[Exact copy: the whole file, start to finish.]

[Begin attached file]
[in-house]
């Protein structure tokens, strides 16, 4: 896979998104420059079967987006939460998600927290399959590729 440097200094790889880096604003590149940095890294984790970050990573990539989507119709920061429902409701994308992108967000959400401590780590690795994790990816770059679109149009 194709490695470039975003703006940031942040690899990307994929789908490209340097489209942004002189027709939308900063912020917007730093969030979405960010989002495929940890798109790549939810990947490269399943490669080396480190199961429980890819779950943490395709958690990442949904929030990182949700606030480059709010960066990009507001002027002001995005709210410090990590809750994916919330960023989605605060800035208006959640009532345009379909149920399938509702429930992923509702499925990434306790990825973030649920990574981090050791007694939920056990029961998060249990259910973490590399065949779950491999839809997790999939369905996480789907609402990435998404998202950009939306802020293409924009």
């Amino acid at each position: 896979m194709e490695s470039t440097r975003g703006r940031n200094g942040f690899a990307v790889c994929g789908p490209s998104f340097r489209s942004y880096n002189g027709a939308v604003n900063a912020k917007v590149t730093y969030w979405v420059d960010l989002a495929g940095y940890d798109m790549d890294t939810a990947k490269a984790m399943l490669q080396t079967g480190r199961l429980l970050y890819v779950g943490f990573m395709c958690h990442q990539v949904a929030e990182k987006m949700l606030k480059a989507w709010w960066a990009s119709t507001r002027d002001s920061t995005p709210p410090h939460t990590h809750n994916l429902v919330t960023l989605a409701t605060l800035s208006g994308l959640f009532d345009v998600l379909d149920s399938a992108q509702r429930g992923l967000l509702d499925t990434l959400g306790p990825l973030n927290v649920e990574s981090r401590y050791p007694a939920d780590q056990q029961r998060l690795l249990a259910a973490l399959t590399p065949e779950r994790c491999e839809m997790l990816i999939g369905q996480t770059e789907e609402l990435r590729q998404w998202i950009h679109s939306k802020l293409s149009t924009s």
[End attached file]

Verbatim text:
[in-house]
């Protein structure tokens, strides 16, 4: 896979998104420059079967987006939460998600927290399959590729 440097200094790889880096604003590149940095890294984790970050990573990539989507119709920061429902409701994308992108967000959400401590780590690795994790990816770059679109149009 194709490695470039975003703006940031942040690899990307994929789908490209340097489209942004002189027709939308900063912020917007730093969030979405960010989002495929940890798109790549939810990947490269399943490669080396480190199961429980890819779950943490395709958690990442949904929030990182949700606030480059709010960066990009507001002027002001995005709210410090990590809750994916919330960023989605605060800035208006959640009532345009379909149920399938509702429930992923509702499925990434306790990825973030649920990574981090050791007694939920056990029961998060249990259910973490590399065949779950491999839809997790999939369905996480789907609402990435998404998202950009939306802020293409924009």
């Amino acid at each position: 896979m194709e490695s470039t440097r975003g703006r940031n200094g942040f690899a990307v790889c994929g789908p490209s998104f340097r489209s942004y880096n002189g027709a939308v604003n900063a912020k917007v590149t730093y969030w979405v420059d960010l989002a495929g940095y940890d798109m790549d890294t939810a990947k490269a984790m399943l490669q080396t079967g480190r199961l429980l970050y890819v779950g943490f990573m395709c958690h990442q990539v949904a929030e990182k987006m949700l606030k480059a989507w709010w960066a990009s119709t507001r002027d002001s920061t995005p709210p410090h939460t990590h809750n994916l429902v919330t960023l989605a409701t605060l800035s208006g994308l959640f009532d345009v998600l379909d149920s399938a992108q509702r429930g992923l967000l509702d499925t990434l959400g306790p990825l973030n927290v649920e990574s981090r401590y050791p007694a939920d780590q056990q029961r998060l690795l249990a259910a973490l399959t590399p065949e779950r994790c491999e839809m997790l990816i999939g369905q996480t770059e789907e609402l990435r590729q998404w998202i950009h679109s939306k802020l293409s149009t924009s």